For the purposes of the Company’s equity grants, the term “Change in Control” means if Mr. Koch and/or members of his family cease to control a majority of the Company’s issued and outstanding Class B Common Stock, and the term “Qualified Termination” means if the Change in Control results in the termination of the employment of the participant without cause or good reason within 12 months of the Change in Control. “Cause” means: (i) engaging in knowing and intentional illegal conduct that was or is materially injurious to the Company or its affiliates; (ii) violating a federal or state law or regulation applicable to the Company’s business, which violation was or is reasonably likely to be injurious to the Company; (iii) being convicted of, or entering a plea of nolo contendere to, a felony or committing any act of moral turpitude, dishonesty, or fraud against the Company, or (iv) the misappropriation of material property belonging to the Company or its affiliates. “Good Reason” means, without the participant’s written consent: (i) a reduction in base salary; or (ii) a relocation of principal place of work to a location more than 50 miles away from the workplace prior to the relocation; or (iii) the significant reduction of duties or responsibilities when compared to duties or responsibilities in effect immediately prior to the Change in Control.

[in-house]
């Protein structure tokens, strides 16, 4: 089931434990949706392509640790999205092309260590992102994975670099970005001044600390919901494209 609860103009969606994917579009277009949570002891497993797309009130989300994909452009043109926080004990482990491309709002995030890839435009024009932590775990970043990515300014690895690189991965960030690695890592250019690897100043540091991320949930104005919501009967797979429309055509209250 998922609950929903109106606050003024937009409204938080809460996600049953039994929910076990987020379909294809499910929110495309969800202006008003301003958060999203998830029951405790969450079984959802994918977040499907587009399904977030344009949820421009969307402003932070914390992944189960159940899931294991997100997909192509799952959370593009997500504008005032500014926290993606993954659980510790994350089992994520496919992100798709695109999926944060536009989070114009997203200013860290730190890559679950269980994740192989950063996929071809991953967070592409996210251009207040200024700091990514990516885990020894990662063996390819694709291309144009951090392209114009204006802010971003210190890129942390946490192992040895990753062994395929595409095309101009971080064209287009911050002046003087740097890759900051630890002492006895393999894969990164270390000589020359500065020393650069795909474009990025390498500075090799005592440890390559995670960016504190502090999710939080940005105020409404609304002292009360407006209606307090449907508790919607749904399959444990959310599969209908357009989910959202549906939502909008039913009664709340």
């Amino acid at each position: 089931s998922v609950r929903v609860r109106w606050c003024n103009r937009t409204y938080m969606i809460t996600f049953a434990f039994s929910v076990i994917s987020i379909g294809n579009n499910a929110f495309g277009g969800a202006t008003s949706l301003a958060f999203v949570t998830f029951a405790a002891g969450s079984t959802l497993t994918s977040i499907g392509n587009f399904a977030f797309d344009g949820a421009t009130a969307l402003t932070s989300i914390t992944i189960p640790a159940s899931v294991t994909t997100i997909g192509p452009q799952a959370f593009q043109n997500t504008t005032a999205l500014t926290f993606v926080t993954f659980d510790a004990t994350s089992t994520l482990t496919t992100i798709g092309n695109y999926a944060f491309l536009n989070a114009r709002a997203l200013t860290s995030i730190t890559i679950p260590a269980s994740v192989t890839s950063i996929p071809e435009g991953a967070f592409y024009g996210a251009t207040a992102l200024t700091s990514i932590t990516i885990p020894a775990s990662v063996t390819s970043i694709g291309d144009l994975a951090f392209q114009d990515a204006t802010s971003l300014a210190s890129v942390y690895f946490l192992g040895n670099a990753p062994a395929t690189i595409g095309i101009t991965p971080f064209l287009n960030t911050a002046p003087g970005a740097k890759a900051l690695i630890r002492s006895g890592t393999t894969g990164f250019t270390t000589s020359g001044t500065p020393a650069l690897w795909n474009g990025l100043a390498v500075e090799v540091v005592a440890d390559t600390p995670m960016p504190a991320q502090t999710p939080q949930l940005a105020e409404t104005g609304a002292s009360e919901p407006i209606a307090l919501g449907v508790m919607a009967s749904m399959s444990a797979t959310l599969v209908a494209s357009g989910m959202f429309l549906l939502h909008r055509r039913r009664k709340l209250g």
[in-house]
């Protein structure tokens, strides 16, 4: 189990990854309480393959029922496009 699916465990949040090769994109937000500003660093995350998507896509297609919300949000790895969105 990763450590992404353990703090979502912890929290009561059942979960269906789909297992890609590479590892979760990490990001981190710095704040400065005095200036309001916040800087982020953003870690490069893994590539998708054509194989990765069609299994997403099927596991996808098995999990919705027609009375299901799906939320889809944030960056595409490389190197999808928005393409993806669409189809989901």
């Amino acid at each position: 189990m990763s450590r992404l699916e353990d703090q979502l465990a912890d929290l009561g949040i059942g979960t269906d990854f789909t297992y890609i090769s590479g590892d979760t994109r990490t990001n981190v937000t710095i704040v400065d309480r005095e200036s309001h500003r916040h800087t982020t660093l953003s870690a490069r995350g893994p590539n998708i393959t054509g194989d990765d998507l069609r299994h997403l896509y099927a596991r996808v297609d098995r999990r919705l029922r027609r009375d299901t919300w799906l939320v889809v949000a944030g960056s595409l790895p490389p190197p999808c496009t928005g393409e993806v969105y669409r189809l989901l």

Payments or benefits under other plans and arrangements that are generally provided on a non-discriminatory basis to all similarly-situated employees of the Company upon the termination of their employment are not described, including: (a) accrued base salary; (b) annual incentive earned with respect to completed performance periods; (c) distribution of vested account balances under the Company’s 401(k) plan; and (d) life insurance benefits generally available to all fulltime coworkers.

 

                                                                                                            THE BOSTON BEER COMPANY, INC.       2021 Proxy Statement          41